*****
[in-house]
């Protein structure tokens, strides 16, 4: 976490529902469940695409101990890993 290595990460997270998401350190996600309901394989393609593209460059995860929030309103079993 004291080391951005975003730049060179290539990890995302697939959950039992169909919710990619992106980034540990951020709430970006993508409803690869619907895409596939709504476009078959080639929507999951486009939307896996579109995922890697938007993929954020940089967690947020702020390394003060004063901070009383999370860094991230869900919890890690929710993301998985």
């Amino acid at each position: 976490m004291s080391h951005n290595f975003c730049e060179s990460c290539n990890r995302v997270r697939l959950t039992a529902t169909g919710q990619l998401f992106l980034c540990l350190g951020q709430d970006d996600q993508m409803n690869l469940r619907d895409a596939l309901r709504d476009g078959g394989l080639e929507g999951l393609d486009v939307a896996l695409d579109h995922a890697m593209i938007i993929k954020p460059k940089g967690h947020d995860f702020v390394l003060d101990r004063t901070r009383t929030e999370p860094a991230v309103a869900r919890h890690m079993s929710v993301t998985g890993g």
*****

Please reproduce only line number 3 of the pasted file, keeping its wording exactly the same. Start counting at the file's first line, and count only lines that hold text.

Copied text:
């Amino acid at each position: 976490m004291s080391h951005n290595f975003c730049e060179s990460c290539n990890r995302v997270r697939l959950t039992a529902t169909g919710q990619l998401f992106l980034c540990l350190g951020q709430d970006d996600q993508m409803n690869l469940r619907d895409a596939l309901r709504d476009g078959g394989l080639e929507g999951l393609d486009v939307a896996l695409d579109h995922a890697m593209i938007i993929k954020p460059k940089g967690h947020d995860f702020v390394l003060d101990r004063t901070r009383t929030e999370p860094a991230v309103a869900r919890h890690m079993s929710v993301t998985g890993g």